The Canon EOS R lineup has been the Japanese company’s answer to the high-end mirrorless offerings of Fujifilm and Sony and, earlier today, it revealed two additions to this lineup in the form of the R5 and R6 at its REIMAGINE live streamed event.

When it comes to differentiating the two, the EOS R5 is viewed as the flagship model and the R6 sits just below that. To give you an idea of just how flagship the Canon EOS R5 is, the body alone is listed at $3 899 Stateside, making it the company’s second most expensive pro camera to date.

Unfortunately official local availability and pricing for both these models is still in the offing, and we’ll certainly share those details once known, but there is still plenty to dissect in terms of what Canon has developed for the new EOS R additions.

Starting with the more expensive EOS R5, it is packing a 45MP sensor that boasts a native ISO range of 100 – 51 200. Added to this is the ability to record uncropped 8K RAW video at 29.97 fps or uncropped 4K DCI at 59.94fps.

Before you go thinking that you’ll be shooting a lot of 8K content on it, you should know that it can muster up to 20 minutes of 8K recording at room temperature before the battery empties.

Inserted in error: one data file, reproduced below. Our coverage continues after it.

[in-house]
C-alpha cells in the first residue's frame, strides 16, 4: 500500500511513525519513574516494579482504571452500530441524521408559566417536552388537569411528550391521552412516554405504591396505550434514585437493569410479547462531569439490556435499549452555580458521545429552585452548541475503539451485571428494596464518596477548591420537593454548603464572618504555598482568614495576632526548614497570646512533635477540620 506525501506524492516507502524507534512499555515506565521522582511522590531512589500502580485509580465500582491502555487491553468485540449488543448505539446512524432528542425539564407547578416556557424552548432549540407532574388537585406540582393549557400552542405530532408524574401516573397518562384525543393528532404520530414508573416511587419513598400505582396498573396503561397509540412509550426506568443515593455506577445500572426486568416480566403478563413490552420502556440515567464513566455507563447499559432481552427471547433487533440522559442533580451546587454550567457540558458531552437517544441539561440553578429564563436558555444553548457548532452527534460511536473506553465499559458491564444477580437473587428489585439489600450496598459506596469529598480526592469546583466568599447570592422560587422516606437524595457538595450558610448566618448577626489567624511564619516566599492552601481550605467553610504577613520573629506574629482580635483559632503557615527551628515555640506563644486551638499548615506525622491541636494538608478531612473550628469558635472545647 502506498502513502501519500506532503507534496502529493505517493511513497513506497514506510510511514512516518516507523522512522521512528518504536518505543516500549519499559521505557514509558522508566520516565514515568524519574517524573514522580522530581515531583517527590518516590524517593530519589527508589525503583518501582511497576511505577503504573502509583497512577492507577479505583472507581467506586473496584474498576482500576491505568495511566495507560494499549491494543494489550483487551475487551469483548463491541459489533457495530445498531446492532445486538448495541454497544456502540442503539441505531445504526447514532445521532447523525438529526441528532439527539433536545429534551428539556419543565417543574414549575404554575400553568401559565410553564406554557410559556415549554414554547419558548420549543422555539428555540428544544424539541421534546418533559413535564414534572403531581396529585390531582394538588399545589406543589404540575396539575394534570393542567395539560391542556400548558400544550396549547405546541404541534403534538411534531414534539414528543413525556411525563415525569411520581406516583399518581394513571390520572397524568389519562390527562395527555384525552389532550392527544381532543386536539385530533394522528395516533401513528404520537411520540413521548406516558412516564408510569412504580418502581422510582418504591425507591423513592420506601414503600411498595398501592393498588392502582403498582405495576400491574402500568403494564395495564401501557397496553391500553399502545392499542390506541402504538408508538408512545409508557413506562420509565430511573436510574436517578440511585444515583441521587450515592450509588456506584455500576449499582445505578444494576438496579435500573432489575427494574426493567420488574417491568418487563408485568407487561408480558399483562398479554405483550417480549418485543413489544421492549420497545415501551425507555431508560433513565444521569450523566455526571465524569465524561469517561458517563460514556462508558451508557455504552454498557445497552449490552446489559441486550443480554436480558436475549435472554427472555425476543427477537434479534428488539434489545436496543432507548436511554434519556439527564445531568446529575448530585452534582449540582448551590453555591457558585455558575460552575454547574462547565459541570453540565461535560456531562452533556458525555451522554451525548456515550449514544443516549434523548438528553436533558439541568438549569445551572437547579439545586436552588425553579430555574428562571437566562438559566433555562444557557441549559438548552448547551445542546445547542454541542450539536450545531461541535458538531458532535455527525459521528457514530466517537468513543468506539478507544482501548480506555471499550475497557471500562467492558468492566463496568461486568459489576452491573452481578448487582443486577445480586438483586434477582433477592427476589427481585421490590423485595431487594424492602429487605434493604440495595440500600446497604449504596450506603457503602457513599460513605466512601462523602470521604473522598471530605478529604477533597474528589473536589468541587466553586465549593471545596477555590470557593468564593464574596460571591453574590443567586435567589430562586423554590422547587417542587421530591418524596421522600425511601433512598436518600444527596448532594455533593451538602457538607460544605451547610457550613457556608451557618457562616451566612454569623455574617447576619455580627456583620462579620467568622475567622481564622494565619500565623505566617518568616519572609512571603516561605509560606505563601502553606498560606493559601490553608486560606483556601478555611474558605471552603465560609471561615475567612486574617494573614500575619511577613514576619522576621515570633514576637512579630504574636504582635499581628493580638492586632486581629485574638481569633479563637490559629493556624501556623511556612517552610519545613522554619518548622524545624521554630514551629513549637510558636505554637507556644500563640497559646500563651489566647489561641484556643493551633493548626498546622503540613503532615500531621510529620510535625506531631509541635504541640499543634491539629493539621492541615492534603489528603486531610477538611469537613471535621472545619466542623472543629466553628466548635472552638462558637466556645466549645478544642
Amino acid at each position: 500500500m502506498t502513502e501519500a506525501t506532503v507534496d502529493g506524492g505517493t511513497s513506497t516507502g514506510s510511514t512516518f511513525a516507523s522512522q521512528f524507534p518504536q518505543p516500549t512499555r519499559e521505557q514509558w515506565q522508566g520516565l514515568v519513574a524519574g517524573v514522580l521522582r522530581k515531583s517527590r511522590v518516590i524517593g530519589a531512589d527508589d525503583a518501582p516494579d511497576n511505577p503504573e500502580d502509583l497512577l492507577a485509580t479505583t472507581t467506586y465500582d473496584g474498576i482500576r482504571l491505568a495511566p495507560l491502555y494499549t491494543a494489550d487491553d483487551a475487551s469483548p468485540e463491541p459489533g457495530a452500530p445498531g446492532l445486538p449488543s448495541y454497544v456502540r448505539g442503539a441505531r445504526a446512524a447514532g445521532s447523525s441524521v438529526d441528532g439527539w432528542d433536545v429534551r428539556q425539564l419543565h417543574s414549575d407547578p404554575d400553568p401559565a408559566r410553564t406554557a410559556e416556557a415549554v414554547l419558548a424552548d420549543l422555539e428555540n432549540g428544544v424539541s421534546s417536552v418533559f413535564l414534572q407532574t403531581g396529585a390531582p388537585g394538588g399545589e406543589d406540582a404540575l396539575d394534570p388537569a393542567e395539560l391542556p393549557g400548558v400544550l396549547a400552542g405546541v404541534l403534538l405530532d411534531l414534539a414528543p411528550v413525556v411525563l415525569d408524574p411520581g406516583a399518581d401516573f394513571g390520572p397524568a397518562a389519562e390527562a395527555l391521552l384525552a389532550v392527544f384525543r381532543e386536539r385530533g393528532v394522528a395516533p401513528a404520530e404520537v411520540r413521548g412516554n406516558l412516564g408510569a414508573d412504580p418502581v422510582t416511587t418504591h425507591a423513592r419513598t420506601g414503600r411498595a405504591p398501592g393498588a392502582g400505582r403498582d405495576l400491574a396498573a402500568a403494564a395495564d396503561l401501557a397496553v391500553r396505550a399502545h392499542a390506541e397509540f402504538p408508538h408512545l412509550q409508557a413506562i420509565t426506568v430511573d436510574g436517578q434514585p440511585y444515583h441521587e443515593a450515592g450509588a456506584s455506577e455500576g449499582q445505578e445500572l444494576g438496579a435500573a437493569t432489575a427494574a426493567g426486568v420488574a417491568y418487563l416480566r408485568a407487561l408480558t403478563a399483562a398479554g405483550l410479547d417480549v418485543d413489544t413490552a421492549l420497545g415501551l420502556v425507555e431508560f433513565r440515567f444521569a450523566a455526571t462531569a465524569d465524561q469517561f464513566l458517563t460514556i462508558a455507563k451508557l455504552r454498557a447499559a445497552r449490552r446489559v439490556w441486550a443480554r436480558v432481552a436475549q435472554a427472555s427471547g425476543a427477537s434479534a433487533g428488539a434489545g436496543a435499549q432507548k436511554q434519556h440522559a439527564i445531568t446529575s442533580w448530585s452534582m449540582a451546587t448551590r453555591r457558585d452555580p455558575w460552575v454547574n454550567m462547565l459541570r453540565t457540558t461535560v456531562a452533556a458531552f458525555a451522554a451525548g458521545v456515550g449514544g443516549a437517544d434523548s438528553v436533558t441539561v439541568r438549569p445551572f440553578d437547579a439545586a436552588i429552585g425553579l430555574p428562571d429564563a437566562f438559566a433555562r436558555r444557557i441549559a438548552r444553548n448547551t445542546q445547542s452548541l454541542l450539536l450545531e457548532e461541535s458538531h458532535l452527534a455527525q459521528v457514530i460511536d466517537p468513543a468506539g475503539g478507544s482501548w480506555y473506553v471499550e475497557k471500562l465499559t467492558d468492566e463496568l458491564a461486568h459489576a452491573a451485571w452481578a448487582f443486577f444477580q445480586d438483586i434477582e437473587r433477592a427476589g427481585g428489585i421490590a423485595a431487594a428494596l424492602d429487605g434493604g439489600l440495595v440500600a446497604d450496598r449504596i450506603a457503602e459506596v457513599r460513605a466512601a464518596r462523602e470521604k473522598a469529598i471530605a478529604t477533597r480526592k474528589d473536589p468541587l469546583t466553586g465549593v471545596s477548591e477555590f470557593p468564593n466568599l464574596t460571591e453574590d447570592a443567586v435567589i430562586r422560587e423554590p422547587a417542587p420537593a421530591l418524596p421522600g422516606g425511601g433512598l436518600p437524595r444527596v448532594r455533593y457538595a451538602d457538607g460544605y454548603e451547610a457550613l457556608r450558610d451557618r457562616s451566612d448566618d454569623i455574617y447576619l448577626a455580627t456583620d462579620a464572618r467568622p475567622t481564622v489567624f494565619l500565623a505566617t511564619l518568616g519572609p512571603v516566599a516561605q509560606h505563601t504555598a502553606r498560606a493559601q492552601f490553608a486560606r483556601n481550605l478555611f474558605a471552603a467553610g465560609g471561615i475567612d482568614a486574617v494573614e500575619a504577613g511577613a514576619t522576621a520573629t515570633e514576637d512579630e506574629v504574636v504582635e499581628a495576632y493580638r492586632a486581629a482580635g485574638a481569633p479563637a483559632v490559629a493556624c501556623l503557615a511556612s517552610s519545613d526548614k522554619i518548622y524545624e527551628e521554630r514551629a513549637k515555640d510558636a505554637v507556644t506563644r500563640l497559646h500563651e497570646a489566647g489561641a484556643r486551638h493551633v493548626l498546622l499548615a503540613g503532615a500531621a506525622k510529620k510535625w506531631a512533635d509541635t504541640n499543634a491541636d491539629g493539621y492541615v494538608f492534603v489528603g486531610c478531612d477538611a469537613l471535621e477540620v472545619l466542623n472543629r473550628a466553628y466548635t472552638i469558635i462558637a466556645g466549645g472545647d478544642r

Other notable elements on the EOS R5 include a dual-pixel autofocus system, with eye tracking for smaller animals and humans thrown in for good measure. Its electronic viewfinder also yields a refresh rate of 120fps, with a 5.76 million dot resolution and a 3.2″ 2.1 million dot variable angle touchscreen on the back.

We are only looking at the R5 on paper for now, but for those wanting a seamless replacement for their DSLR, but in the the mirrorless form factor, this may be it.

Let’s move onto the EOS R6 now, which comes in at around $2 499 for the body. It’s quite a bit less expensive than the new flagship, but certainly does not come cheap.

In terms of features, the Canon EOS R6 is utilising the same 20.1MP sensor as found in the 1D X Mark III. This yields a video recording capability of 4K at 60fps or 1080p at 120fps. These are not numbers to snark at, but it’s clear that the EPS R6 is packing the bigger punch in terms of specifications.

We have not shot, or indeed gotten hands on, with either of these two mirrorless cameras yet, so it remains to be seen whether the similar form factor, but lessened specs of the R6 will make it truly good value for money compared to an older, but more powerful DSLR.

For a more in-depth look at both of these new mirrorless cameras, we suggest giving the comparison video from Canon Australia a watch below.

Be advised though, that any pricing and availability is strictly for Down Under, as we’re yet to get official information from Canon South Africa on that front.